6. Clawback Provision. Companies should consider whether to include clawback provisions in their equity plans. The prevalence of clawback provisions in equity plans has increased significantly since the enactment of the Dodd-Frank Wall Street Reform and Consumer Protection Act, which includes a yet to be implemented mandatory recoupment requirement. Typically, equity plans
incorporate, by reference, a company’s existing or future clawback policy and subject outstanding awards to such policy.
7. Annual Limit on Non-employee Director Awards. Companies should consider whether to impose annual limits on equity awards made to non-employee directors, which has increased in prevalence due to a series of Delaware court cases reviewing shareholder claims of excessive director pay. To avoid or lessen the probability of such litigation, many large public companies impose annual
limits on non-employee director equity grants. Typically, annual limits are expressed in dollar terms (rather than number of shares) to eliminate the effect of share price volatility on the annual maximum award size. To avoid bumping up against the annual limit, companies tend to set the limit at least equal to three times the value of annual equity grants (and, if applicable, cash compensation) paid to a non- employee director.
8. Dividends and Dividend Equivalents. An equity plan should address the treatment of dividends and dividend equivalents that accrue and are paid under outstanding equity awards. Due to ISS policy and changes in the governance environment, equity plans that allow for the payment of dividends/dividend equivalents on non-vested equity awards has declined sharply in prevalence. Instead, equity plans typically allow for dividends/dividend equivalents to accrue during the vesting period, and be paid solely to the extent the underlying shares vest, which is consistent with ISS policy and generally considered a best practice.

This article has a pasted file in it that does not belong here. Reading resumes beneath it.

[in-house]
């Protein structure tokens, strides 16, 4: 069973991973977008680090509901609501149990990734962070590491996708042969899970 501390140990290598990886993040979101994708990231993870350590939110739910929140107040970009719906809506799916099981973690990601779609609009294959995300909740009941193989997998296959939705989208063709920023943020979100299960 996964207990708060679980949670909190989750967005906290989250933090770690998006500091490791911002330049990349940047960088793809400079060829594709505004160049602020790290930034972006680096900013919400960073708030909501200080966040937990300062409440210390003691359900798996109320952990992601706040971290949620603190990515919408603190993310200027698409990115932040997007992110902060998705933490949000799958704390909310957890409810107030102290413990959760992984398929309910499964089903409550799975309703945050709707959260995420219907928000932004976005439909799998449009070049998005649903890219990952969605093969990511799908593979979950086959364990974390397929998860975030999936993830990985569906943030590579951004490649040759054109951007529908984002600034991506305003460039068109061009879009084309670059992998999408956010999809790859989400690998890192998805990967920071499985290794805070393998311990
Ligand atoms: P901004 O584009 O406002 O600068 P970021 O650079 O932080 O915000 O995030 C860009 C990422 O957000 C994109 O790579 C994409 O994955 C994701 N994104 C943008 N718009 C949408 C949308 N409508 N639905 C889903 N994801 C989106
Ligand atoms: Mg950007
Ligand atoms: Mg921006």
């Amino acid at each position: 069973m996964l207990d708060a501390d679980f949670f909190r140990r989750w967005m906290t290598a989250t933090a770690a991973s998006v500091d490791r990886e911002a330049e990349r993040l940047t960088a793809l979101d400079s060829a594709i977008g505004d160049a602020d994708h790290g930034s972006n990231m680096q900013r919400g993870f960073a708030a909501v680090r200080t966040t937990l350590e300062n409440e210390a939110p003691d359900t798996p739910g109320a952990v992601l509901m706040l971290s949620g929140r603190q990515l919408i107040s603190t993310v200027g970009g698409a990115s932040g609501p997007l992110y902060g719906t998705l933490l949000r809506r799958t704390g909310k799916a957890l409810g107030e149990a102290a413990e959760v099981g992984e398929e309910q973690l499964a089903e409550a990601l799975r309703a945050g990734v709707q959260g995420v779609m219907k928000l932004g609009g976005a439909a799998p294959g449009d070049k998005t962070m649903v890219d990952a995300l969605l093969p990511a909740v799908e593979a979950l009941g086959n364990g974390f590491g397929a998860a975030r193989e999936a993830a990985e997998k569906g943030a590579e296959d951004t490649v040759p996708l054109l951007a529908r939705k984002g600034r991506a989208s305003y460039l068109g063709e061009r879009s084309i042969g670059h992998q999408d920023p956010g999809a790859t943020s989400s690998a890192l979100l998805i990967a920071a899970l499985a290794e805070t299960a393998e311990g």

9. Minimum Vesting Requirement (MVR). Companies should consider whether to include a MVR provision in their equity plans, which has been increasing in prevalence due to ISS policy. ISS favors the inclusion of a one-year MVR in equity plans and allows for a 5% carve out of shares that may be excluded from the one-year MVR standard. For the most part, a one-year MVR should not prove
problematic for the great majority of companies since equity awards are invariably subject to multi- year vesting.
10. Tax Withholding. Companies should consider whether to allow for share withholding at the maximum allowable statutory rate. Due to a change in the accounting standards, an equity plan may now withhold shares with a fair market value up to, but not exceeding, the maximum statutory withholding rate. We recommend equity plans allow, but not require, shares be withheld up to the
maximum statutory withholding rate.
1Under the broadest use of liberal share recycling, the following shares would return to the share pool and become available for future grants: (i) shares tendered (or withheld) to cover a company’s withholding obligations; (ii) shares tendered (or withheld) to cover an option’s exercise price; (iii) shares not issued in connection with a stock settlement of a stock appreciation right;
and (iv) shares purchased on the open market with the proceeds from the exercise of an option.